The problem with describing the Swedish film Force Majeure as a comedy, or even as a dark comedy, which I’ve now read a few times, is that one may look for the humor early on, and that would be a mistake. It looks like the portrait of a perfect bourgeois family, a pretty mom, and nice-looking dad, and their attractive children, a girl, and a boy, on a ski vacation in Switzerland at a chichi resort. Pretty mundane, even boring.
Then the avalanche comes, which, not much of a spoiler, they all survive. Physically, that is. But what goes on emotionally in the relationships among the “perfect” nuclear family, and those with whom they interact is what’s interesting.
I suspected, even before looking up the Rotten Tomatoes scores, that it’d be a movie liked more by critics, 93% positive at last glance at Rotten Tomatoes, than by the general public. 76% positive. One either buys the basic conceit of the narrative, or one does not. It’s also the case that American audiences don’t much like movies with subtitles, though some of the film is in English; it didn’t bother me.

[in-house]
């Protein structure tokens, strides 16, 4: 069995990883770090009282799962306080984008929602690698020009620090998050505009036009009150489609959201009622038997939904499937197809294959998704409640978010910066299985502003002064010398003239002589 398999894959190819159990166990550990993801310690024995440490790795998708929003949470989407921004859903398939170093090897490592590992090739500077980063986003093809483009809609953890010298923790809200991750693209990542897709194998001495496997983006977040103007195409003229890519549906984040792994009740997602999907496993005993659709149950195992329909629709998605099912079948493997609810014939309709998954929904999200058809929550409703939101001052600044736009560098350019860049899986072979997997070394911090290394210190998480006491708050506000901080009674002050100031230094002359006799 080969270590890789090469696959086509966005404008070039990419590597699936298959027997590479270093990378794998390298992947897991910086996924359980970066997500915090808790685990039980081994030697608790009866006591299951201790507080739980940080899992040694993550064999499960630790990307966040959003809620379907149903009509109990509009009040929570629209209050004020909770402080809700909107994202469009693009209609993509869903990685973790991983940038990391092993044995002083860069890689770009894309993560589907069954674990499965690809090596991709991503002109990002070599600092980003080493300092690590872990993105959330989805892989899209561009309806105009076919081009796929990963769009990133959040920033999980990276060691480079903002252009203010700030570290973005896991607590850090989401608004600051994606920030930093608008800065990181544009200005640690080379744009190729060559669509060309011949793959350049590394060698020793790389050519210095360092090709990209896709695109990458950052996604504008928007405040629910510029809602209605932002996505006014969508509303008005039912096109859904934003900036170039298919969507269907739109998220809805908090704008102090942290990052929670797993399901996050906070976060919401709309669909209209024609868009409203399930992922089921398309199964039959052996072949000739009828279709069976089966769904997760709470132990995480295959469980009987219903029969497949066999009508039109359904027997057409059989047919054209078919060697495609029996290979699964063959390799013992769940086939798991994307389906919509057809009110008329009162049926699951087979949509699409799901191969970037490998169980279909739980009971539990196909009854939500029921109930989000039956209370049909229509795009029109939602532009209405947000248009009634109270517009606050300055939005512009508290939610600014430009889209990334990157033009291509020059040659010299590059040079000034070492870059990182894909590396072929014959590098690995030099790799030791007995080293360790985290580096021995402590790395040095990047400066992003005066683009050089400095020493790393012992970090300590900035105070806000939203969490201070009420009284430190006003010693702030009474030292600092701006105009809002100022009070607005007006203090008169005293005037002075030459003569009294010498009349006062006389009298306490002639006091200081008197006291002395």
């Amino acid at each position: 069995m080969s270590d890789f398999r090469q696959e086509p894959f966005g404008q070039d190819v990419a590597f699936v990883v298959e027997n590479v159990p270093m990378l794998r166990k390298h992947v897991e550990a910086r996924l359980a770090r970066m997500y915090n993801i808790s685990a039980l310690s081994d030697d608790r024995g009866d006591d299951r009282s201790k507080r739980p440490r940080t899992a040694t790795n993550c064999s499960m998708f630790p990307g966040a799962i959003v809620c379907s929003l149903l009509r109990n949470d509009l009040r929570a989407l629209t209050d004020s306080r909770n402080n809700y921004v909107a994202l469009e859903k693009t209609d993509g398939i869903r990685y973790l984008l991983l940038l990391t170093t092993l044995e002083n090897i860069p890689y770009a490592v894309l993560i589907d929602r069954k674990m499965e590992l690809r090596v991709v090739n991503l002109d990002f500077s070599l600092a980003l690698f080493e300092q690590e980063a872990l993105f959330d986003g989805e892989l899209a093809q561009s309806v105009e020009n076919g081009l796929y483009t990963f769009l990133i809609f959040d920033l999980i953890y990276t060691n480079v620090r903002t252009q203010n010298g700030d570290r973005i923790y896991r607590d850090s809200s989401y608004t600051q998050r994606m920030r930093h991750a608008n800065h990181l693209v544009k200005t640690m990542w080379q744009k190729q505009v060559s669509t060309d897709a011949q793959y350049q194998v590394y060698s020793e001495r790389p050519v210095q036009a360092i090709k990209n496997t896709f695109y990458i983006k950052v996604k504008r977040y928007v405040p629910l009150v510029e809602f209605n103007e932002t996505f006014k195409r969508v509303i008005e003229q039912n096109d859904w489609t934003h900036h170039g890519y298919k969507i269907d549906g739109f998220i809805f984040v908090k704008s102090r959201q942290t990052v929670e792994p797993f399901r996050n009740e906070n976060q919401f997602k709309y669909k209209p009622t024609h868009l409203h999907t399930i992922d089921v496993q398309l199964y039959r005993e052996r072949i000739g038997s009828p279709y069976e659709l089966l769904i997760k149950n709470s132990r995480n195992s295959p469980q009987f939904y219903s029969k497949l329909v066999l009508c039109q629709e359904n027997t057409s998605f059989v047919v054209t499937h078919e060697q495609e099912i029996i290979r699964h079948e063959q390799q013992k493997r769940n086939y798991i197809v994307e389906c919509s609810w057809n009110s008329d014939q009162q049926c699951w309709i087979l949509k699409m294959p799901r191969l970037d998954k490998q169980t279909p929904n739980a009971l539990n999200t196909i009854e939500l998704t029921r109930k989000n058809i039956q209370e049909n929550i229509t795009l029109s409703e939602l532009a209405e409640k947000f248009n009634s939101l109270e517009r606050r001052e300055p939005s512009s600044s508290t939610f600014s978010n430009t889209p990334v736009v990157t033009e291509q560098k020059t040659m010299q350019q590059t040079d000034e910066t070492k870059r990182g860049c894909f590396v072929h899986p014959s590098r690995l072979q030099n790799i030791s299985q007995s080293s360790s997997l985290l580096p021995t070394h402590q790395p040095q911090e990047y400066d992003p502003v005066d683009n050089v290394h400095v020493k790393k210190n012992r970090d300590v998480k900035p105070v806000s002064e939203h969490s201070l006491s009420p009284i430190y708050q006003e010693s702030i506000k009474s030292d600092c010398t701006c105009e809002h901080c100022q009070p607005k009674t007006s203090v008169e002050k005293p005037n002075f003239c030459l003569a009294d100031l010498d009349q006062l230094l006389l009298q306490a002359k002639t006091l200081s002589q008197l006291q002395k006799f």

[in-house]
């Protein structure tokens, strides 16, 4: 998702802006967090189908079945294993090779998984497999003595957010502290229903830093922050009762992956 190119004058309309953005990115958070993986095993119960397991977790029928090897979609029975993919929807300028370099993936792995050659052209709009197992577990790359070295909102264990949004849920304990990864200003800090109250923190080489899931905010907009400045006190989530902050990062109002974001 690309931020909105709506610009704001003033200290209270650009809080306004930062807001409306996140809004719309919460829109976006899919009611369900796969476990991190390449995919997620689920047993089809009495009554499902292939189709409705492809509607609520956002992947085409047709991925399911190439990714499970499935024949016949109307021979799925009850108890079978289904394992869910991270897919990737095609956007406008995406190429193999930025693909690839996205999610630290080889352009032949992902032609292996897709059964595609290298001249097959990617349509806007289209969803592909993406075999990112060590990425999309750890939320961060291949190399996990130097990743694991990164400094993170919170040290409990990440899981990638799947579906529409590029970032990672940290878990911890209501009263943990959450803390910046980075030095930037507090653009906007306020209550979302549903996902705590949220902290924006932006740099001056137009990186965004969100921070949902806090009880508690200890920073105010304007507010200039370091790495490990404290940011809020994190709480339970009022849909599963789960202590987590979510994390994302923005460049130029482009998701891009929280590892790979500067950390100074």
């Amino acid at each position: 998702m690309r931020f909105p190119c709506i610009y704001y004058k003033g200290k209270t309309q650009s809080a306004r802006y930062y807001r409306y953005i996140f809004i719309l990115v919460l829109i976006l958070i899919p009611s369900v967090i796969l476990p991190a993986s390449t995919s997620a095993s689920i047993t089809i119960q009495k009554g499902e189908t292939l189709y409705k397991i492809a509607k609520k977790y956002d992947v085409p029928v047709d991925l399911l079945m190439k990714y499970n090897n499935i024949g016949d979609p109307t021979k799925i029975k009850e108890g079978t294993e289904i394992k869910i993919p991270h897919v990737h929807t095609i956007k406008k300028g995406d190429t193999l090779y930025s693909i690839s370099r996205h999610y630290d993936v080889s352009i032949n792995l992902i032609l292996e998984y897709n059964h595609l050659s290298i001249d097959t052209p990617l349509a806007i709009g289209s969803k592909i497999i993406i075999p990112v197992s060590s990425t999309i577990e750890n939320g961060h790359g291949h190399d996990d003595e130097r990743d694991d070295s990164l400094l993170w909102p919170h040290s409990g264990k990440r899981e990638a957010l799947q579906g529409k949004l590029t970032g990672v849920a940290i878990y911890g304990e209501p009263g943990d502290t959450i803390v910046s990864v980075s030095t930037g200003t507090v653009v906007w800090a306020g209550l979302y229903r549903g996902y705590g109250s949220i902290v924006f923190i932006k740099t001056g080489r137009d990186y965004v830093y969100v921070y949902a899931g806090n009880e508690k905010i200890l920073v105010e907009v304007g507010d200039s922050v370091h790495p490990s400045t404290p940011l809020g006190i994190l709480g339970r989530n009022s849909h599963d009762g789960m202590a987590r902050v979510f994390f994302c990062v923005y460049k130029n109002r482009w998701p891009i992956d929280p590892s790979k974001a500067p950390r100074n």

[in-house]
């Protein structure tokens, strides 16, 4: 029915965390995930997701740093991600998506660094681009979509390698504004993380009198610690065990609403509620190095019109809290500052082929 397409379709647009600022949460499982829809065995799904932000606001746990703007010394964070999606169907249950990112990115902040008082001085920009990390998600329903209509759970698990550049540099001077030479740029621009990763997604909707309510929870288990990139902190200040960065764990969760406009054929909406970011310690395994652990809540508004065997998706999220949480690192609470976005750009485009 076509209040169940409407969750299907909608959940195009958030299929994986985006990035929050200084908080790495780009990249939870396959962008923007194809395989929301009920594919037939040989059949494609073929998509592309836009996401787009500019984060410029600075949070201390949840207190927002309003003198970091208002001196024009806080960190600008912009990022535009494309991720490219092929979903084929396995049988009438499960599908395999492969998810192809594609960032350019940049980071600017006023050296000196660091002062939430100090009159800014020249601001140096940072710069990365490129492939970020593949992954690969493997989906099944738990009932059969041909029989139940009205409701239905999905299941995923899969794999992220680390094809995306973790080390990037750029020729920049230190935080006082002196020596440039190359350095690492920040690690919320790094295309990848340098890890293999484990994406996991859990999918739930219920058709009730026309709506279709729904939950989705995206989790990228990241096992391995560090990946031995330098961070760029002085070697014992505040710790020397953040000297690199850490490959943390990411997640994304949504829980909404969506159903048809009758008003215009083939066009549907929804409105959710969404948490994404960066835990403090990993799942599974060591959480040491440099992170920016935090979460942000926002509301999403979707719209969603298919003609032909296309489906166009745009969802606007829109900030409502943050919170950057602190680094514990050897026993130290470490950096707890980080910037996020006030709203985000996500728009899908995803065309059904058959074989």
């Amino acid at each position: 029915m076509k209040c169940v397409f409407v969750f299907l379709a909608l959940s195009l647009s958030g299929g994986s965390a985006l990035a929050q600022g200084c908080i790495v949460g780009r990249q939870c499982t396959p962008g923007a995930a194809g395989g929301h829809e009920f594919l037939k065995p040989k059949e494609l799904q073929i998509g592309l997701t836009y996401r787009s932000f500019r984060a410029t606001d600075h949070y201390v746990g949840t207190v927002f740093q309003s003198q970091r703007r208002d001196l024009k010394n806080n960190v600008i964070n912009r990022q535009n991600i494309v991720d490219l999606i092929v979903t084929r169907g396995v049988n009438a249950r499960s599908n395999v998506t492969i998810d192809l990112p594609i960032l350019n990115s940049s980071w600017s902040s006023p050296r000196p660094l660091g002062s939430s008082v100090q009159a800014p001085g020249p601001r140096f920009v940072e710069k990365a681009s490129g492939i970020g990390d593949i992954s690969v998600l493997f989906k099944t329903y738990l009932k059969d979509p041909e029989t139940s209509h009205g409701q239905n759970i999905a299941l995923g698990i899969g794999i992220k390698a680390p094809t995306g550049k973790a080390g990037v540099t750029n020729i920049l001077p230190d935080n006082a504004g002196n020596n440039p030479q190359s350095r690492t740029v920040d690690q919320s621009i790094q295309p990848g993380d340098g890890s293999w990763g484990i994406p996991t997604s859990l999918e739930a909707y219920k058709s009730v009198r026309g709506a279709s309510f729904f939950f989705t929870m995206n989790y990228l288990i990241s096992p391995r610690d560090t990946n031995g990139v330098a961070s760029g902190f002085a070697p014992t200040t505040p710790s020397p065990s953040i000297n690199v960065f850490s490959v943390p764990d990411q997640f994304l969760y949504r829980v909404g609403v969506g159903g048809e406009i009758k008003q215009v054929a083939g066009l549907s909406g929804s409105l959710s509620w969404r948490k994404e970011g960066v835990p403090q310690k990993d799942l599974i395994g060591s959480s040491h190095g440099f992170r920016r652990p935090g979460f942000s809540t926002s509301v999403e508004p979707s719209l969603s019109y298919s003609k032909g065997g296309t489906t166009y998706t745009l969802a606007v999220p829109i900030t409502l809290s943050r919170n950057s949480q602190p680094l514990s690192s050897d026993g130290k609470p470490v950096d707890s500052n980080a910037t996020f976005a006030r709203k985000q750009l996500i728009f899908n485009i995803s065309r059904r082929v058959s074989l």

The Wife and I liked it quite a bit when we saw it at The Spectrum in Albany on a recent Sunday afternoon, In particular, the stark use of silence, and the ambiguous and multiple endings, were intriguing. There’s one brief moment when I actually ducked in my chair, and it was NOT the avalanche scene.
I just figured this out: the choice of the dominant music was part of the joke!